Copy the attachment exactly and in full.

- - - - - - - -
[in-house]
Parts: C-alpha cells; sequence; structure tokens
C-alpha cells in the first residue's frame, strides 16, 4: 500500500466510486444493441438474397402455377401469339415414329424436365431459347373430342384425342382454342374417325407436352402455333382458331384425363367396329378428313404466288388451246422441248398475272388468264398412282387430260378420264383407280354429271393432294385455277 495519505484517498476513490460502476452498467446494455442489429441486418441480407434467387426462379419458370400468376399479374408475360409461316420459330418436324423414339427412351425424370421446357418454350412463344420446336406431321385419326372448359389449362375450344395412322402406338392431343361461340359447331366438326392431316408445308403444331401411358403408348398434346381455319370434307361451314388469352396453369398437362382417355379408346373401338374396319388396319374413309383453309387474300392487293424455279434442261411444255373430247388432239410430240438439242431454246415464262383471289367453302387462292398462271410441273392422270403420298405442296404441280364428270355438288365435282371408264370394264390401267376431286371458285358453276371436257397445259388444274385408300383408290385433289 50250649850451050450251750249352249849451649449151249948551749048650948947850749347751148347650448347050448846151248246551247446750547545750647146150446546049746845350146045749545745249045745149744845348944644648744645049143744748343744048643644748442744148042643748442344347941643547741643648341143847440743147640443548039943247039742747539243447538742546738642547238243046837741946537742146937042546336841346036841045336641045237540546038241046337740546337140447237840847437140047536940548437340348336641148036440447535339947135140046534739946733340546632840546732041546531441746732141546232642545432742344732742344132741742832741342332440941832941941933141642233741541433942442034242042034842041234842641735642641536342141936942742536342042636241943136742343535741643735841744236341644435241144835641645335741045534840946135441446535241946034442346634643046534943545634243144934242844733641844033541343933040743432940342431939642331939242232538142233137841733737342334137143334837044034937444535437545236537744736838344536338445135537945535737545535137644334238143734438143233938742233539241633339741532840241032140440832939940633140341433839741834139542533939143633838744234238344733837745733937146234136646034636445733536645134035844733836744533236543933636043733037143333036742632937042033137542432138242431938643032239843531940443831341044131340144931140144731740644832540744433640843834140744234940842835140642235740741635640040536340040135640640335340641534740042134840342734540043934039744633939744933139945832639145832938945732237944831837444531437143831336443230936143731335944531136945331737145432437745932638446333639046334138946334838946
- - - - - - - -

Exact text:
[in-house]
Parts: C-alpha cells; sequence; structure tokens
C-alpha cells in the first residue's frame, strides 16, 4: 500500500466510486444493441438474397402455377401469339415414329424436365431459347373430342384425342382454342374417325407436352402455333382458331384425363367396329378428313404466288388451246422441248398475272388468264398412282387430260378420264383407280354429271393432294385455277 495519505484517498476513490460502476452498467446494455442489429441486418441480407434467387426462379419458370400468376399479374408475360409461316420459330418436324423414339427412351425424370421446357418454350412463344420446336406431321385419326372448359389449362375450344395412322402406338392431343361461340359447331366438326392431316408445308403444331401411358403408348398434346381455319370434307361451314388469352396453369398437362382417355379408346373401338374396319388396319374413309383453309387474300392487293424455279434442261411444255373430247388432239410430240438439242431454246415464262383471289367453302387462292398462271410441273392422270403420298405442296404441280364428270355438288365435282371408264370394264390401267376431286371458285358453276371436257397445259388444274385408300383408290385433289 50250649850451050450251750249352249849451649449151249948551749048650948947850749347751148347650448347050448846151248246551247446750547545750647146150446546049746845350146045749545745249045745149744845348944644648744645049143744748343744048643644748442744148042643748442344347941643547741643648341143847440743147640443548039943247039742747539243447538742546738642547238243046837741946537742146937042546336841346036841045336641045237540546038241046337740546337140447237840847437140047536940548437340348336641148036440447535339947135140046534739946733340546632840546732041546531441746732141546232642545432742344732742344132741742832741342332440941832941941933141642233741541433942442034242042034842041234842641735642641536342141936942742536342042636241943136742343535741643735841744236341644435241144835641645335741045534840946135441446535241946034442346634643046534943545634243144934242844733641844033541343933040743432940342431939642331939242232538142233137841733737342334137143334837044034937444535437545236537744736838344536338445135537945535737545535137644334238143734438143233938742233539241633339741532840241032140440832939940633140341433839741834139542533939143633838744234238344733837745733937146234136646034636445733536645134035844733836744533236543933636043733037143333036742632937042033137542432138242431938643032239843531940443831341044131340144931140144731740644832540744433640843834140744234940842835140642235740741635640040536340040135640640335340641534740042134840342734540043934039744633939744933139945832639145832938945732237944831837444531437143831336443230936143731335944531136945331737145432437745932638446333639046334138946334838946